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You can also use your local clone with git send-email.

s4g (Stupidly Simple Static Site Generator) is an in-place static site generator, meaning processed files are stored right next to their sources. This simplifies composing (source dir layout is finished website layout; static assets no longer need to be moved around) and publishing (simply rsync/git push your whole dir). It aims to be beginner-friendly while encouraging users to fiddle with html/css. To that end, the core feature set is intentionally simple:

  • [x] Finds all *.dj files, generates *.html in the same place
    • Per-page metadata allows using custom template
  • [x] Generates home page, which is just a predefined index.dj + custom template. This means the user is free to swap in their own custom home page.
  • [x] Generates RSS/Atom feed
  • [x] Generates redirects from a redirects.txt file
  • [x] Post series
  • [x] Arbitrary navbar links, custom footer

Quality-of-life features:

  • [x] Livereload with no browser plugin (works but currently polls which is noisy, should probably upgrade to websockets)
  • [x] Shows user error messages on the livereloaded web page

There's a sample site up at https://nhanb.github.io/s4g/about/. I'm also using s4g to generate my own blog: https://hi.imnhan.com/s4g.

The markup language of choice is Djot because it's the only Markdown derivative that actually tries to be both unambiguous and extensible.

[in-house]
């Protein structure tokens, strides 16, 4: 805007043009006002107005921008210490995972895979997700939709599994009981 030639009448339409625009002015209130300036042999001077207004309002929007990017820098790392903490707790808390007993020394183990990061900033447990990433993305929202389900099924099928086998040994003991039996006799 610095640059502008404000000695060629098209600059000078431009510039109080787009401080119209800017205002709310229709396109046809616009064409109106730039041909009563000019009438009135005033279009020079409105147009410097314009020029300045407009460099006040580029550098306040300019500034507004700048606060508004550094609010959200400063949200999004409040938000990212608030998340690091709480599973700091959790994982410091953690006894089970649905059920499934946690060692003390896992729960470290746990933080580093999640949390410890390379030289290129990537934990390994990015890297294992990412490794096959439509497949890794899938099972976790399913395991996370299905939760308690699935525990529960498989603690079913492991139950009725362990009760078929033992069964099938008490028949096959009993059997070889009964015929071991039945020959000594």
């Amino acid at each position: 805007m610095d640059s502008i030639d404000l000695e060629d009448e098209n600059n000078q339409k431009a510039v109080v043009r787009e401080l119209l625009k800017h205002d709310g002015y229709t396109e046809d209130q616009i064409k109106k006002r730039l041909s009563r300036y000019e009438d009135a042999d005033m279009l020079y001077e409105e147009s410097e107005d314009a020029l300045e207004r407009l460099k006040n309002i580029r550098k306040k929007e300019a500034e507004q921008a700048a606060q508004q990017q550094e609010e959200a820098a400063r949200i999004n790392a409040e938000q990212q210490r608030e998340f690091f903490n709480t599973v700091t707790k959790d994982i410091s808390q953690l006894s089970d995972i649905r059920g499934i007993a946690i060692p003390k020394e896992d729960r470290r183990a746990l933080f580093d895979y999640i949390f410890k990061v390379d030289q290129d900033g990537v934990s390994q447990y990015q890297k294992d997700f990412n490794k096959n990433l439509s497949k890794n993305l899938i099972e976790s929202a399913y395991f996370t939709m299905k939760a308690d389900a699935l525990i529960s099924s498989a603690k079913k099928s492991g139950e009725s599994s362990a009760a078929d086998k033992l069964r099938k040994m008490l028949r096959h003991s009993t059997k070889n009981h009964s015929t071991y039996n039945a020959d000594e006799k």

Currently works on Linux. It should also work on macOS and Windows (probably with a tweak to how it calls nodejs), but I'm not testing that.

Requirements: go (build), node (runtime).

sudo pacman -Syu go nodejs
go install go.imnhan.com/s4g@latest

# Create new site
s4g new -f ~/my-blog

# Run program, which:
# - listens to changes and automatically re-generates
# - starts a local HTTP server for preview, also livereloads on changes
cd ~/my-blog


Distant TODO. Maybe I'll write a blog post and call it a day.

#Potential nice-to-haves

  • When cleaning up outdated files from manifest, delete empty dirs too
  • Checked internal links (link to other article, to other article's asset)
  • Warn when linking to redirected content
  • Minify/prettify HTML

#Dev notes

writeablefs is admittedly an unnecessary abstraction. The prospect of replacing the native filesystem backend with something else is highly unlikely in the first place. I simply wanted to get used to the ergonomics of programming portably against an FS interface. I've already violated that in my recent commits anyway. When I'm sufficiently bored I'll most likely remove it wholesale.